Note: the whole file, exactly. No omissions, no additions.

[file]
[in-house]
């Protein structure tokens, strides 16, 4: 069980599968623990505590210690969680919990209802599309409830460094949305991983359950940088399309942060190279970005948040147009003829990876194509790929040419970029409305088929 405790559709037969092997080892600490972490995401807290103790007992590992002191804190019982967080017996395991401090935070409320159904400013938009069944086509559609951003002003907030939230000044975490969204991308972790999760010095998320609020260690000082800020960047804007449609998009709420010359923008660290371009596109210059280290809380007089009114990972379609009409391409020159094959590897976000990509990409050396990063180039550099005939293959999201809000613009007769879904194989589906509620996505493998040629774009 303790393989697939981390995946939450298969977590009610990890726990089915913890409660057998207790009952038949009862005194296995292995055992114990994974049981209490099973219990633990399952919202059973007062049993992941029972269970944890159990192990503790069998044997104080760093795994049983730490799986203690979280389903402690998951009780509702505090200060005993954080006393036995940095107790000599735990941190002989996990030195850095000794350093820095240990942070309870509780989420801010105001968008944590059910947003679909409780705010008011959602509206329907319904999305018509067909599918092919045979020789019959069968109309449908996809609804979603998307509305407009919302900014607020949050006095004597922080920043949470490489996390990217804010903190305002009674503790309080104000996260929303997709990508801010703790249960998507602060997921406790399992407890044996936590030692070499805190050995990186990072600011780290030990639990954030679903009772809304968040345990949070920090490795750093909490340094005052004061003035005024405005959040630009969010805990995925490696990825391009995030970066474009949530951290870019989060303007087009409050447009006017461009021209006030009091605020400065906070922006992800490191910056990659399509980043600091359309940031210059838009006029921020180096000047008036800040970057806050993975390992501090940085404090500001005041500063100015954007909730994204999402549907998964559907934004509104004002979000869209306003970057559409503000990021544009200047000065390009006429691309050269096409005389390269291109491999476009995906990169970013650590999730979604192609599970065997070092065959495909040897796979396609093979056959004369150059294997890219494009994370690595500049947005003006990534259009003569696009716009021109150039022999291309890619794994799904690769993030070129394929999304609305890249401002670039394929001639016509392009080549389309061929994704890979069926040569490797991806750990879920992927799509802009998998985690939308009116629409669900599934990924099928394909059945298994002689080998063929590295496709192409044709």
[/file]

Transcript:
[in-house]
């Protein structure tokens, strides 16, 4: 069980599968623990505590210690969680919990209802599309409830460094949305991983359950940088399309942060190279970005948040147009003829990876194509790929040419970029409305088929 405790559709037969092997080892600490972490995401807290103790007992590992002191804190019982967080017996395991401090935070409320159904400013938009069944086509559609951003002003907030939230000044975490969204991308972790999760010095998320609020260690000082800020960047804007449609998009709420010359923008660290371009596109210059280290809380007089009114990972379609009409391409020159094959590897976000990509990409050396990063180039550099005939293959999201809000613009007769879904194989589906509620996505493998040629774009 303790393989697939981390995946939450298969977590009610990890726990089915913890409660057998207790009952038949009862005194296995292995055992114990994974049981209490099973219990633990399952919202059973007062049993992941029972269970944890159990192990503790069998044997104080760093795994049983730490799986203690979280389903402690998951009780509702505090200060005993954080006393036995940095107790000599735990941190002989996990030195850095000794350093820095240990942070309870509780989420801010105001968008944590059910947003679909409780705010008011959602509206329907319904999305018509067909599918092919045979020789019959069968109309449908996809609804979603998307509305407009919302900014607020949050006095004597922080920043949470490489996390990217804010903190305002009674503790309080104000996260929303997709990508801010703790249960998507602060997921406790399992407890044996936590030692070499805190050995990186990072600011780290030990639990954030679903009772809304968040345990949070920090490795750093909490340094005052004061003035005024405005959040630009969010805990995925490696990825391009995030970066474009949530951290870019989060303007087009409050447009006017461009021209006030009091605020400065906070922006992800490191910056990659399509980043600091359309940031210059838009006029921020180096000047008036800040970057806050993975390992501090940085404090500001005041500063100015954007909730994204999402549907998964559907934004509104004002979000869209306003970057559409503000990021544009200047000065390009006429691309050269096409005389390269291109491999476009995906990169970013650590999730979604192609599970065997070092065959495909040897796979396609093979056959004369150059294997890219494009994370690595500049947005003006990534259009003569696009716009021109150039022999291309890619794994799904690769993030070129394929999304609305890249401002670039394929001639016509392009080549389309061929994704890979069926040569490797991806750990879920992927799509802009998998985690939308009116629409669900599934990924099928394909059945298994002689080998063929590295496709192409044709």